6. Spellchecking with web forms - duh! Why has no one done this before? Anyway, it's done now, and Firefox is leading the way to consolidate itself as a applications platform. Shouldn't all applications, including web applications, have a built-in spell checker? Now it comes as part of the firefox web OS.
  7. Web 2.0 runs of a connectionless protocol commonly known as HTTP. This means managing user-sessions is an issue for enterprise applications. Finally we are getting some real help on the client-side now on this issue. Firefox gets down to brass tacks on this issue with the new session store API.
  8. There is now an API for utilising RSS feeds. OMG this is great. Sure, you could have rolled your own using AJAX, but now you don't need the overhead of debugging and maintaining that crap on the hostile environment that is HTTP. By standardising and streamlining the API into the Web OS, Firefox is going to encourage users to re-purpose syndicated content in ways they never would have bothered to before. Let me tell you, I think this one simple feature is going to underpin a great many of the most useful new browser extensions and XUL applications. Again, this technology focuses on integration - relationships. Enabling business to establish better relationships with their partners, their customers, and between systems within themselves.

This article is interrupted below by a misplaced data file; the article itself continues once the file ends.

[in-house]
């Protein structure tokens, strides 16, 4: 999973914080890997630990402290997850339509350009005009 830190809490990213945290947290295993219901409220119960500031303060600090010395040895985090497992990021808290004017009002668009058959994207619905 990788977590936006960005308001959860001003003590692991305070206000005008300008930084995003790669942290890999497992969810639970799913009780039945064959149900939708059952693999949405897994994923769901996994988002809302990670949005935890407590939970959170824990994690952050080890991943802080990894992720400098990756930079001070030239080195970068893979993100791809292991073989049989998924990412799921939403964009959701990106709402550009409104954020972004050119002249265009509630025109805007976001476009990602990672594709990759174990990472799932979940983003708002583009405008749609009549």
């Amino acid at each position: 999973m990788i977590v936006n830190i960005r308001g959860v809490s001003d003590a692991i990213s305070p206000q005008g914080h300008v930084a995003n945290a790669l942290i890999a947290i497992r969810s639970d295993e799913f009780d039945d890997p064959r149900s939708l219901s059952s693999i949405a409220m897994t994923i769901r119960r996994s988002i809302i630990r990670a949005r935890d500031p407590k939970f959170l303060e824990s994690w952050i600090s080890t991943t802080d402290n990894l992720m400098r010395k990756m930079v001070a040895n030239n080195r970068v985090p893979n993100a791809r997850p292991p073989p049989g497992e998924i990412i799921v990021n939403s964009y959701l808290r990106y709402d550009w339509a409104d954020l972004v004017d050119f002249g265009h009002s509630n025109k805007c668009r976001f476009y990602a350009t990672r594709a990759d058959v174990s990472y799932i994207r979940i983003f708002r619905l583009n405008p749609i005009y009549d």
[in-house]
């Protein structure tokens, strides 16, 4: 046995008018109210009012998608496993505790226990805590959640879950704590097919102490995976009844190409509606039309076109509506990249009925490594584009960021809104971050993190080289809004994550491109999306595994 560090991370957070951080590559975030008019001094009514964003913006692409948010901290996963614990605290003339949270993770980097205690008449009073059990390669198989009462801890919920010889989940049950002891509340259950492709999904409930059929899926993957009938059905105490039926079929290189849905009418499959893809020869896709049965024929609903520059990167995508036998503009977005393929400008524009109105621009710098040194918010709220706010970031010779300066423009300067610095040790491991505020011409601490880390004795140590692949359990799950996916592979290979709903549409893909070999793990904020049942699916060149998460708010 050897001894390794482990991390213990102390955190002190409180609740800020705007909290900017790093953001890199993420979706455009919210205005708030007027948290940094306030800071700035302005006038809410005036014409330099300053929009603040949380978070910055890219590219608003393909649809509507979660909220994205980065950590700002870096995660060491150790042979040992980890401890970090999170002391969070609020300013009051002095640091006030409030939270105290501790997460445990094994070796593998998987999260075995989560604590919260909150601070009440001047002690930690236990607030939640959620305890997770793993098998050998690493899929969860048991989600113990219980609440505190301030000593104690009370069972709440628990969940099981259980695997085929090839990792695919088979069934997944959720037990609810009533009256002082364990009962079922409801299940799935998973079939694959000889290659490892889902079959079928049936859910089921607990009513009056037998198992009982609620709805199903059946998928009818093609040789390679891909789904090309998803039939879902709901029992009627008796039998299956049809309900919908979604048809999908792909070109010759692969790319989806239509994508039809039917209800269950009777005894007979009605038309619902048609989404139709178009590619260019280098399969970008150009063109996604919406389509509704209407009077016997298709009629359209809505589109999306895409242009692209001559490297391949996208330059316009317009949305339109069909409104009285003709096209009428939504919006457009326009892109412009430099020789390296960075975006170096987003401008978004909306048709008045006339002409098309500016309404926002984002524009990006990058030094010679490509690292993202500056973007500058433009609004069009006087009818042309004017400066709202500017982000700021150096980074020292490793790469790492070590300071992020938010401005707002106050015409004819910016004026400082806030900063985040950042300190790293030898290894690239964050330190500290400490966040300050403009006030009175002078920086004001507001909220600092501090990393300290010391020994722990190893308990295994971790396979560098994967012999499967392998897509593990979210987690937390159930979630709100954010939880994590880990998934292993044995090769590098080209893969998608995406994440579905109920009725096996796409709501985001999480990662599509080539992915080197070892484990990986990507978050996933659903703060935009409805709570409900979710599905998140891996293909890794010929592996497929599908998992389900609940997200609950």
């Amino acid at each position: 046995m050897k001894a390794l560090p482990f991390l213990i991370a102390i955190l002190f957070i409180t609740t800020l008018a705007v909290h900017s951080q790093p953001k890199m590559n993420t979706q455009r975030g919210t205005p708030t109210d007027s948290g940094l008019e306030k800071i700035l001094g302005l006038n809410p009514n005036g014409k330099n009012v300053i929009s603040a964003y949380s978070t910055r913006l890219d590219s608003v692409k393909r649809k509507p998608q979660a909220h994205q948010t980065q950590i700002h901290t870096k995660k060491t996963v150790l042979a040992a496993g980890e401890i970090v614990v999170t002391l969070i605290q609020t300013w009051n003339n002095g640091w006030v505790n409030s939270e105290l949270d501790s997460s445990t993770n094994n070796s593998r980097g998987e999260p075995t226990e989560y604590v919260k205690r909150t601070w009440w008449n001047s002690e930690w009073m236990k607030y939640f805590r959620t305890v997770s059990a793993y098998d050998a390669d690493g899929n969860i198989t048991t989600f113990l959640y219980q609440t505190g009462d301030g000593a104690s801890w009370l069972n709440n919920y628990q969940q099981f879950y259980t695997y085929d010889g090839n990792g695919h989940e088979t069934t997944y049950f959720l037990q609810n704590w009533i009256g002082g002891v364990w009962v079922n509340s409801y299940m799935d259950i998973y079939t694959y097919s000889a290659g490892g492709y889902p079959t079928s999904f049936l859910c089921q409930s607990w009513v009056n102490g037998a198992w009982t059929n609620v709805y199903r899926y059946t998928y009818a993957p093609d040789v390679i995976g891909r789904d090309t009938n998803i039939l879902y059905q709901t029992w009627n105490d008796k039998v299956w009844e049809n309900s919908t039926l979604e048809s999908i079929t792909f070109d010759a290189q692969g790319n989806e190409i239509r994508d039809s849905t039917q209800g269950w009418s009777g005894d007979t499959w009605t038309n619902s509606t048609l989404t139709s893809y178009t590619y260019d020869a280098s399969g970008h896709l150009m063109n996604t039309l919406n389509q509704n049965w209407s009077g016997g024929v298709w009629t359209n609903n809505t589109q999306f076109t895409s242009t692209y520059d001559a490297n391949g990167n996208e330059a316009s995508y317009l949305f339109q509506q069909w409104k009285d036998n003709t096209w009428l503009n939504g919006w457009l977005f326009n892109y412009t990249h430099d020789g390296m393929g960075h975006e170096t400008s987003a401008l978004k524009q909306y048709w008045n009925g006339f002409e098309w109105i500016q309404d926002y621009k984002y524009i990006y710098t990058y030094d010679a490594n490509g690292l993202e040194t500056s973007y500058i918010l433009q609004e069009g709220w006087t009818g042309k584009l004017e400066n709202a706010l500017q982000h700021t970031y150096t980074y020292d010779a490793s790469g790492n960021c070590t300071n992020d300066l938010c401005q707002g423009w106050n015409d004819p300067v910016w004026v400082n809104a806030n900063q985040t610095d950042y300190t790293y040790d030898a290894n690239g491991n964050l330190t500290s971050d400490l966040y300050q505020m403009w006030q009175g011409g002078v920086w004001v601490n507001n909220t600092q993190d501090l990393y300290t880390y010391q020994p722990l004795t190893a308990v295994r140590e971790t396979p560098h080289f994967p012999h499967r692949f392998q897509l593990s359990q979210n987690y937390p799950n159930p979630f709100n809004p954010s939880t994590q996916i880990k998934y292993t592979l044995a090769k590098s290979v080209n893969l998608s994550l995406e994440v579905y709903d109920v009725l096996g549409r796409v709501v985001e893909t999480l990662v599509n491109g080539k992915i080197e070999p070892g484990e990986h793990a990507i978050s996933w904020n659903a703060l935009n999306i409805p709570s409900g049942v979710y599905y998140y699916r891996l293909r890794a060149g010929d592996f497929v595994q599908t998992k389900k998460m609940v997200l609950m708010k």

9. Remember how you could write windows programs with the ability to use MS Access .mdb files to manage data using SQL? Well that's what SqLite was designed to do for open-source. This is an efficient, proven technology now which is bundled with the latest PHP server technology. It is available for all the relevant modern languages and now it is available as part of the Web 2.0 OS. Effortless data management for anyone who can use SQL - now available to you via JavaScript. Oh happy day!
I've just reviewed the features mentioned on said announcement page. I haven't gone over existing features. Looking at the new stuff, it is clear that Firefox two is relationship focused, integration focused - enterprise focused.

Today, a large software company, by the name of Google, is finally giving another large traditional software company, by the name of Microsoft, something to think about. It's new office suite (gmail/calendar/spreadsheets/docs) is a fully online web 2.0 application. The myriad of supporting applications are going to help them be the first company to challenge Microsoft's seemingly unassailable dominance. At the moment, their web applications are HTML based. That's expensive, because there are high maintenance overheads associated with that fact, not the least of which is browser compatibility. HTML is a technology has always been a bastard child in the context of an applications platform. It's future in that capacity is extremely limited. This is where Firefox's XUL technology answers the call. Leveraging existing standards like JavaScrip/CSS/XML. Let me contend that as a business, you don't want to be supporting HTML applications. You also don't want to be delivering your home-grown business applications via the now ageing desktop operating system. You want the new platform - the Internet. But you also need the best desktop operating system for the Internet. You need Firefox 2.0.